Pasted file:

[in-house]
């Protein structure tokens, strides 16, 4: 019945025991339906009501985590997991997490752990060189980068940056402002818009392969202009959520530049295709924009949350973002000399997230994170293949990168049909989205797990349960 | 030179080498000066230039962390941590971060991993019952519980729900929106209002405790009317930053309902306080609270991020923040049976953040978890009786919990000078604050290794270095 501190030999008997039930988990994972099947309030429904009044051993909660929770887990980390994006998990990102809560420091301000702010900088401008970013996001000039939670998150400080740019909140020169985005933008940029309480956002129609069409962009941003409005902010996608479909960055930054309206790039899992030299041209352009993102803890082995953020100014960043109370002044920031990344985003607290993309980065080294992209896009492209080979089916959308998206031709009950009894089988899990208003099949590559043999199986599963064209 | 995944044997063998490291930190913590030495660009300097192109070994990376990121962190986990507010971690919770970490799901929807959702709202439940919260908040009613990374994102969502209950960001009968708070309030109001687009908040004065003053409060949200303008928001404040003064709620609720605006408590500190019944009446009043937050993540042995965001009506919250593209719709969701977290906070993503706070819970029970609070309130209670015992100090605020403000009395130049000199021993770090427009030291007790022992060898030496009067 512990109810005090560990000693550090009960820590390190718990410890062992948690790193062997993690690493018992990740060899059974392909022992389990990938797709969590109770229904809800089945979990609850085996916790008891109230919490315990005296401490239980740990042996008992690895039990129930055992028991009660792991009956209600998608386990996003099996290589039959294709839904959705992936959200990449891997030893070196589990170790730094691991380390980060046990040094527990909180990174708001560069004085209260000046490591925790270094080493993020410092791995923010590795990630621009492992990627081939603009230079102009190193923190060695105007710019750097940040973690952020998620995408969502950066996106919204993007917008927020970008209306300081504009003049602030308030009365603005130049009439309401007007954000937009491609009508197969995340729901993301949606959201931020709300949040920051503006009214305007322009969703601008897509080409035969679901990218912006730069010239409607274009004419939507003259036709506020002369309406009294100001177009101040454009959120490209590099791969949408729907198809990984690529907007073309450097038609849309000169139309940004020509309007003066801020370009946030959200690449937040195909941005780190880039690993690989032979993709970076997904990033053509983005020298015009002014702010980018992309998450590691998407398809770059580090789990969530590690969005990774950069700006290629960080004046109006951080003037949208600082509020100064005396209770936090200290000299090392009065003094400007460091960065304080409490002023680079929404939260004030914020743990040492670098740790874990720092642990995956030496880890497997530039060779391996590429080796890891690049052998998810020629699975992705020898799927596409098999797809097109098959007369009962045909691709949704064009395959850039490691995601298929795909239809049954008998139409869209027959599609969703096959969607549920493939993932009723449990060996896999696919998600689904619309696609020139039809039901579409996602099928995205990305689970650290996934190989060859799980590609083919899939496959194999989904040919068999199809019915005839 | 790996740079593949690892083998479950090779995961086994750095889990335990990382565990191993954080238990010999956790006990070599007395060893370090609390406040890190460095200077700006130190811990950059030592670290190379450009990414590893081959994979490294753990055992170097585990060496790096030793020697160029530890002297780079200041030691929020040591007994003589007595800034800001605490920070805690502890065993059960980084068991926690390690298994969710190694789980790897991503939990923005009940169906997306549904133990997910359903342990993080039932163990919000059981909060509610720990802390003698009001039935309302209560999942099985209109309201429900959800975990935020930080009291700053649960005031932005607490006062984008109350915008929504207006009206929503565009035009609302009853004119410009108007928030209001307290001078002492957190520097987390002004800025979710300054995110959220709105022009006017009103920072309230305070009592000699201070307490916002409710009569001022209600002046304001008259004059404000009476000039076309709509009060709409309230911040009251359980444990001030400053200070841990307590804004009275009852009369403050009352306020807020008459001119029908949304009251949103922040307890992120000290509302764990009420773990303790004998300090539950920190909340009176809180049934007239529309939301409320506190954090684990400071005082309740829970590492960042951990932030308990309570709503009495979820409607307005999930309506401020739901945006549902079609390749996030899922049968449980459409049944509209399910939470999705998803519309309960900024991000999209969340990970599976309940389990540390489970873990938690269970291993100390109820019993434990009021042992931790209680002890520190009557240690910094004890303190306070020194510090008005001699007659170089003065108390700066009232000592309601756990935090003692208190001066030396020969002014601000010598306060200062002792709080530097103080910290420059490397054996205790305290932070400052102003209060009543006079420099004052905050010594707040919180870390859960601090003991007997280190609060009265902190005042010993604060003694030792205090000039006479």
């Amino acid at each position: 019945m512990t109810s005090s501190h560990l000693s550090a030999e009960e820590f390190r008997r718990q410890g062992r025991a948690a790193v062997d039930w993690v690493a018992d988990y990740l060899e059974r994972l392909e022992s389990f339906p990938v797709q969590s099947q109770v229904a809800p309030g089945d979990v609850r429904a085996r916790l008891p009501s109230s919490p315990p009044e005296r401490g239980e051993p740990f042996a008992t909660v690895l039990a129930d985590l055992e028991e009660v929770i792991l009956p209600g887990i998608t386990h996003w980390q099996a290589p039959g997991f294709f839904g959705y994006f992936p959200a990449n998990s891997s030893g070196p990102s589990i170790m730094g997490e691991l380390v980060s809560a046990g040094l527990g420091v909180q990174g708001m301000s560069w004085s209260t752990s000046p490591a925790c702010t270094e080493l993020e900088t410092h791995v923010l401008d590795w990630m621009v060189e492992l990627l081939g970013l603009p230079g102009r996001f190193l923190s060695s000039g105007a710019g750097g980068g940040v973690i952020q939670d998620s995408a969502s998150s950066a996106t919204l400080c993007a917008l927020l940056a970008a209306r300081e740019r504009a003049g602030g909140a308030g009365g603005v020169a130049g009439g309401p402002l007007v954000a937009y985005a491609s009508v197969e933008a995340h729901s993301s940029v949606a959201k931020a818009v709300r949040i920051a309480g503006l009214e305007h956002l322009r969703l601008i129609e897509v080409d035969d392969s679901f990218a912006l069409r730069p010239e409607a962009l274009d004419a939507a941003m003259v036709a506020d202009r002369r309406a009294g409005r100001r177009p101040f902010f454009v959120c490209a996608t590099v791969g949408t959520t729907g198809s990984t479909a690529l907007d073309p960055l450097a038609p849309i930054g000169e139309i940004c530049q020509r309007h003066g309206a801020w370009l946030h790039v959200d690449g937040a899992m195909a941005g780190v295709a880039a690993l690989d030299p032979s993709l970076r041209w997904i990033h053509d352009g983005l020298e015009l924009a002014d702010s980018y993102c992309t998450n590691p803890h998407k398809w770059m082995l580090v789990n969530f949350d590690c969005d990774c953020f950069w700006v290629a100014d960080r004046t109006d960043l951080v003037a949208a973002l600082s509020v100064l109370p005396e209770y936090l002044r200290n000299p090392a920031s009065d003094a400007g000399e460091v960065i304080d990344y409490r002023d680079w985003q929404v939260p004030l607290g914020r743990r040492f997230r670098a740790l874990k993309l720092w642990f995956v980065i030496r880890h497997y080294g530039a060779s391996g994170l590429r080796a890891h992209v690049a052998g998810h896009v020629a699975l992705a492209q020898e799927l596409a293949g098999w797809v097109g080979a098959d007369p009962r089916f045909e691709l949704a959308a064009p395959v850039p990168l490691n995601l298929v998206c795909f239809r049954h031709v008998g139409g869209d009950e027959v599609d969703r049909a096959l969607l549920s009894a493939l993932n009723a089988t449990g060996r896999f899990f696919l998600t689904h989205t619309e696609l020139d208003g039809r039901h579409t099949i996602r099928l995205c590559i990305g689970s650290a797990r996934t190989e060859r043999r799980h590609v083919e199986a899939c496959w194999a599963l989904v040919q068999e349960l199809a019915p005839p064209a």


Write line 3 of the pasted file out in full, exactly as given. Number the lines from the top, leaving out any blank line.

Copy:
């Amino acid at each position: 019945m512990t109810s005090s501190h560990l000693s550090a030999e009960e820590f390190r008997r718990q410890g062992r025991a948690a790193v062997d039930w993690v690493a018992d988990y990740l060899e059974r994972l392909e022992s389990f339906p990938v797709q969590s099947q109770v229904a809800p309030g089945d979990v609850r429904a085996r916790l008891p009501s109230s919490p315990p009044e005296r401490g239980e051993p740990f042996a008992t909660v690895l039990a129930d985590l055992e028991e009660v929770i792991l009956p209600g887990i998608t386990h996003w980390q099996a290589p039959g997991f294709f839904g959705y994006f992936p959200a990449n998990s891997s030893g070196p990102s589990i170790m730094g997490e691991l380390v980060s809560a046990g040094l527990g420091v909180q990174g708001m301000s560069w004085s209260t752990s000046p490591a925790c702010t270094e080493l993020e900088t410092h791995v923010l401008d590795w990630m621009v060189e492992l990627l081939g970013l603009p230079g102009r996001f190193l923190s060695s000039g105007a710019g750097g980068g940040v973690i952020q939670d998620s995408a969502s998150s950066a996106t919204l400080c993007a917008l927020l940056a970008a209306r300081e740019r504009a003049g602030g909140a308030g009365g603005v020169a130049g009439g309401p402002l007007v954000a937009y985005a491609s009508v197969e933008a995340h729901s993301s940029v949606a959201k931020a818009v709300r949040i920051a309480g503006l009214e305007h956002l322009r969703l601008i129609e897509v080409d035969d392969s679901f990218a912006l069409r730069p010239e409607a962009l274009d004419a939507a941003m003259v036709a506020d202009r002369r309406a009294g409005r100001r177009p101040f902010f454009v959120c490209a996608t590099v791969g949408t959520t729907g198809s990984t479909a690529l907007d073309p960055l450097a038609p849309i930054g000169e139309i940004c530049q020509r309007h003066g309206a801020w370009l946030h790039v959200d690449g937040a899992m195909a941005g780190v295709a880039a690993l690989d030299p032979s993709l970076r041209w997904i990033h053509d352009g983005l020298e015009l924009a002014d702010s980018y993102c992309t998450n590691p803890h998407k398809w770059m082995l580090v789990n969530f949350d590690c969005d990774c953020f950069w700006v290629a100014d960080r004046t109006d960043l951080v003037a949208a973002l600082s509020v100064l109370p005396e209770y936090l002044r200290n000299p090392a920031s009065d003094a400007g000399e460091v960065i304080d990344y409490r002023d680079w985003q929404v939260p004030l607290g914020r743990r040492f997230r670098a740790l874990k993309l720092w642990f995956v980065i030496r880890h497997y080294g530039a060779s391996g994170l590429r080796a890891h992209v690049a052998g998810h896009v020629a699975l992705a492209q020898e799927l596409a293949g098999w797809v097109g080979a098959d007369p009962r089916f045909e691709l949704a959308a064009p395959v850039p990168l490691n995601l298929v998206c795909f239809r049954h031709v008998g139409g869209d009950e027959v599609d969703r049909a096959l969607l549920s009894a493939l993932n009723a089988t449990g060996r896999f899990f696919l998600t689904h989205t619309e696609l020139d208003g039809r039901h579409t099949i996602r099928l995205c590559i990305g689970s650290a797990r996934t190989e060859r043999r799980h590609v083919e199986a899939c496959w194999a599963l989904v040919q068999e349960l199809a019915p005839p064209a």